A Northport man who was along for the ride when his uncle used a stolen car to run over and seriously injure a Suffolk police officer admitted in court Tuesday that he took part in a carjacking afterward.
Nicholas Franzone, 23, was charged along with his uncle, Chad Morizsan, 35, of Northport, with the Sept. 22, 2014, assault of Nicholas Guerrero, who was since been promoted to detective but has not yet returned to duty. They were in a Ford Explorer that Morizsan had stolen when Guerrero pulled it over in Huntington.
During the stop, while Franzone was in the backseat, Morizsan took off, hit Guerrero and left him in the street with a broken skull, several broken ribs, a collapsed lung and other injuries.
Franzone pleaded guilty to second-degree robbery, criminal possession of stolen property and other charges. The assault charge was dismissed as part of the plea deal with the Suffolk district attorney's office.
"This is a fair and just disposition," state Supreme Court Justice Fernando Camacho said of the deal. In return for the plea, Camacho will sentence Franzone to 3 1/2 years in prison on Sept. 9. Last month Camacho sentenced Morizsan to 25 years after he pleaded guilty to first-degree assault and other charges.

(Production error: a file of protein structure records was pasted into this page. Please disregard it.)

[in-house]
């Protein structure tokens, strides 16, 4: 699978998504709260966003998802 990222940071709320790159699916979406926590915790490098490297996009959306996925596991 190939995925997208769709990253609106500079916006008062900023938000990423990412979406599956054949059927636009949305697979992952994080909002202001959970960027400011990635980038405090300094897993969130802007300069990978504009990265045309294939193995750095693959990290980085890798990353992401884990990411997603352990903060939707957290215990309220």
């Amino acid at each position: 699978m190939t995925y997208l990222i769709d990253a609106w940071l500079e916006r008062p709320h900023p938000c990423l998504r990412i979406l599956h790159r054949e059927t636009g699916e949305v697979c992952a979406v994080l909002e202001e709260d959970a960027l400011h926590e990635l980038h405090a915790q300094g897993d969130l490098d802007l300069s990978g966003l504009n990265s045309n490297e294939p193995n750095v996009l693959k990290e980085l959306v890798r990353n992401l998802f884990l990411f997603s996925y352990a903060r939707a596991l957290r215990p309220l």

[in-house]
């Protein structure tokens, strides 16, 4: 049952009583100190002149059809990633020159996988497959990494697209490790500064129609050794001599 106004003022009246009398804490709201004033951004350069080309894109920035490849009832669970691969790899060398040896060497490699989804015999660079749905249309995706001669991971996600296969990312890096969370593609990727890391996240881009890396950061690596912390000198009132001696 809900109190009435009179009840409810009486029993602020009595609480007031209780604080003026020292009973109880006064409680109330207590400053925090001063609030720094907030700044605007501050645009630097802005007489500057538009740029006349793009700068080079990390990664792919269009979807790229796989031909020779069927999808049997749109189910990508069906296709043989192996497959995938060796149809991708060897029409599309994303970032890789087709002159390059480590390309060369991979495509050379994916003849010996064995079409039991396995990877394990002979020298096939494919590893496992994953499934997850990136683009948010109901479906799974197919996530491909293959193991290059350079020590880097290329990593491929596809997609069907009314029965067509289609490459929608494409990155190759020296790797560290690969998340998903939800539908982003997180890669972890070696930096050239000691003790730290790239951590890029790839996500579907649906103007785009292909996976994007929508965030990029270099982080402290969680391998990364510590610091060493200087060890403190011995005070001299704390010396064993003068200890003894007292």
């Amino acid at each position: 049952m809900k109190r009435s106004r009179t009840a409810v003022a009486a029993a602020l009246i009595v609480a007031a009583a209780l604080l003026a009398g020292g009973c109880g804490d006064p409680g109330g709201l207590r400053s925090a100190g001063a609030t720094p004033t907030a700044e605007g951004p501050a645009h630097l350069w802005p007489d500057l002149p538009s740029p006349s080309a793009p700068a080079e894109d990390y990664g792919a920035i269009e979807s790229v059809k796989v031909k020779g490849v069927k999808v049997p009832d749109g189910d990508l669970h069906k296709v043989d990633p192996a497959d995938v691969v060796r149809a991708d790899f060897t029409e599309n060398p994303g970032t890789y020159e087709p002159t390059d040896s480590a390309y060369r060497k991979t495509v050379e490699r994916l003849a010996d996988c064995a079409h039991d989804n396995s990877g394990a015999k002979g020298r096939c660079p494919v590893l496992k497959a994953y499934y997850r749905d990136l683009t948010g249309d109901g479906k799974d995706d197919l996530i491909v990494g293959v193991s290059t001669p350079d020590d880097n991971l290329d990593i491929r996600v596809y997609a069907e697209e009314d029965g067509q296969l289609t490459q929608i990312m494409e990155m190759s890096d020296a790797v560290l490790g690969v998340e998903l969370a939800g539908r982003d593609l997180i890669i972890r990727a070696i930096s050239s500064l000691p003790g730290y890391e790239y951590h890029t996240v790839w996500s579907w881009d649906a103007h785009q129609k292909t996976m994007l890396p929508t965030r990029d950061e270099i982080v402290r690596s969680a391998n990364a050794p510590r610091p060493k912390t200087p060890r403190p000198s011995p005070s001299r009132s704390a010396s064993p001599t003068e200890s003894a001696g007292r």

"I think it's a fair plea [deal] for his role," said defense attorney Ian Fitzgerald of Central Islip, adding that his client was grateful that Guerrero survived.
"Mr. Franzone didn't even know the officer was there," Fitzgerald said. "He didn't know the officer was hurt until the next day."
Guerrero said last month he is getting physical and occupational therapy, and is determined to return to work. He had to learn how to speak again, and still struggles with balance, memory and headaches. "There are good days and there are bad days," he said.
Morizsan and Franzone were arrested later that day. But first Morizsan stole gas, hit a car at the gas station, abandoned the stolen Explorer, carjacked a Toyota from an 87-year-old woman and bought a television at Target with her credit card.
The two were arrested there when they decided to take the television back because they wanted a bigger model, prosecutors said.